Composite photo of Temblor Range VTM photo 1936 by A.E. Wieslander and VTM retake 2013 by J. Gross. Mashup by H. Constable.
The Wieslander Vegetation Type Map (VTM) Project is a collection of vegetation maps, botanical plot sampling, plot maps, plant specimens and photos surveyed in the 1920s and 30s throughout California. In this remarkable effort, Forest Service crews mapped over 1/3 (16 million+ hectares) of the state. The data provide a snapshot of the state’s vegetation in the early 20th century, making the collection an invaluable resource for examining changes in land cover and use, and habitat restoration.
There are five main components to this collection: 1) vegetation maps, 2) plot data, 3) plot maps, 4) photos, and 5) botanical specimens. The digitation effort was a massive interdepartmental effort that involved two UC campuses and four departments.
Vegetation maps are USGS topo maps that were colored by hand in the field to indicate vegetation types. Dominant vegetation type maps were mapped with a minimum mapping unit of 16 hectares by direct observation. The vegetation mapping scheme was driven by the identification of overstory species.
|Original hand colored VTM Topo Quad||Digitized Topo Quads|
Plot data and Plot maps are the physical botanical sampling of subplots to ground-truth the vegetation maps. There were two types of plots per site, a brush/ground cover plot and tree plots.
The brush and ground cover plots were roughly 40m x 10m divided into 100 equal sections. VTM biologists recorded the one herb or shrub species that was dominant in each subplot. They then calculated percent cover for each species by summing the number of subplots containing each dominant species. They also recorded the average height of each species and the depth of the litter. The tree plots were 40m x 20m, similiarly divided and calculated.
The plot data available in the Ecoengine have been summarized to show the dominant species at each location.
The Kelly Lab in Environmental Science, Policy and Management Department (ESPM) at UC Berkeley led the plot map digitization and georeferencing. The Allen-Diaz Lab in ESPM cataloged all of the plot data, which the original surveyors recorded by hand, in the field, on thin sheets of paper in faint pencil.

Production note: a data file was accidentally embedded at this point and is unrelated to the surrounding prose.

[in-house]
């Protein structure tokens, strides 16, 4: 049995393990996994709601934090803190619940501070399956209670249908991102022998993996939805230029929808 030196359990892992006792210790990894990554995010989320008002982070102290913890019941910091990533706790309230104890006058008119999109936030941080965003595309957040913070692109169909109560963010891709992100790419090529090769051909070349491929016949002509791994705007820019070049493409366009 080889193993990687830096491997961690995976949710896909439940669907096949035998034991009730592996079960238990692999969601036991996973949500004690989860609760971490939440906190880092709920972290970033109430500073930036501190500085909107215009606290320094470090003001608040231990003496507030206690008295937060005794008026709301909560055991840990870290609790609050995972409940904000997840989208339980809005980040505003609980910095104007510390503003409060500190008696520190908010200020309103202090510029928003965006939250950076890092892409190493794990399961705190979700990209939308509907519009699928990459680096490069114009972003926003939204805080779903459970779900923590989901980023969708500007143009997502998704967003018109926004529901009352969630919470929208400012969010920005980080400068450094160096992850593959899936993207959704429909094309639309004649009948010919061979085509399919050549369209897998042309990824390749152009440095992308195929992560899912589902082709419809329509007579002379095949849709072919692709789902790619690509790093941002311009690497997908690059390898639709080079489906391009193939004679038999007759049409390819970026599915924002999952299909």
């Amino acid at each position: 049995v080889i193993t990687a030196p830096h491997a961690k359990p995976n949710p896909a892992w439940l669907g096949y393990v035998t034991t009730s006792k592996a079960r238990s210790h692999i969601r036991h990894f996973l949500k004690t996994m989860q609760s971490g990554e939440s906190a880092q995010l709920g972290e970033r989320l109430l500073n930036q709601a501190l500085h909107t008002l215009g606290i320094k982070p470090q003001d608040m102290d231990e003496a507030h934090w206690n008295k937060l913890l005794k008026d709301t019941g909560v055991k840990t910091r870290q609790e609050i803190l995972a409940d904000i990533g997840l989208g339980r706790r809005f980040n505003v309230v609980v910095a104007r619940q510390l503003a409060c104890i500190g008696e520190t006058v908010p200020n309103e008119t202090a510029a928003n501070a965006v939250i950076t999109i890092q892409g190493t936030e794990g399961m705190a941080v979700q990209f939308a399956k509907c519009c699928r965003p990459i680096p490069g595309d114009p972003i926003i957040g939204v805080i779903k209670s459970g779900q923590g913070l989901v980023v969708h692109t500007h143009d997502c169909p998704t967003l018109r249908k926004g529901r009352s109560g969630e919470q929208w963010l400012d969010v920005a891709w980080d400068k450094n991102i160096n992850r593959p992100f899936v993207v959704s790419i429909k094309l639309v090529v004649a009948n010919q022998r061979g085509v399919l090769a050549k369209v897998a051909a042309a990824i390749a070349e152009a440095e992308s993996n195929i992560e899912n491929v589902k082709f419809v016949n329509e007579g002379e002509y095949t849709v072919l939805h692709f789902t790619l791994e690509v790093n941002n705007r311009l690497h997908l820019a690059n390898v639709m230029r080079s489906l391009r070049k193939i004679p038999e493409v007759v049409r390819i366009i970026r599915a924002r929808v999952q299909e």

|Digitized locations of VTM Plots||VTM botanists identifying plants|
Photographs have locality data and vegetation data associated with them. The VTM photo digitization was led by the Marian Koshland Bioscience and Natural Resources Library, and is now complete.
Partnering with the Biosciences Library, the Ecoengine team georeferenced 3,097 images and uploaded 3,347 photos as a collection into CalPhotos (a data source for the Ecoengine). Inspired by this rich archive, photographers have endeavored to take photo retakes, including Ecoengine programmer Joyce Gross, who has successfully located historic photo locations and has started the modern photo-retake collection.
VTM Photo 286720, Kernville, CA October 1931
by Albert Wieslander
VTM Photo 286720 Retake, Kernville, CA 2013
by Joyce Gross
Herbarium specimens were collected for every species recorded on the vegetation maps and in the sample plots. See the Consortium of California Herbaria website to search for the records (http://ucjeps.berkeley.edu/consortium/). Many of the samples collected during the original VTM surveys are housed in Berkeley's University and Jepson Herbaria.
For more details of the methods of data and digitization methods, see the VTM Website's Data Description page.
The current VTM Project integrates the datasets to inform studies of global change. We have inititiated two such studies: 1) identifying 20th century changes in vegetation structure in coastal and southern California by comparing more recent USFS data to VTM data, and 2) identifying factors associated with vegetation diversity and identity.
Original Quercus agrifolia specimen collected during
VTM plot survey
Mcintyre, P.J., J.H. Thorne, C.R. Dolanc, A.L. Flint, L.E. Flint, M. Kelly and D.A. Ackerly. (2015). Twentieth-century shifts in forest structure in California: Denser forests, smaller trees, and increased dominance of oaks. Proceedings of the National Academy of Sciences. 122(5) pp 1-6. DOI: 10.1073/pnas.1410186112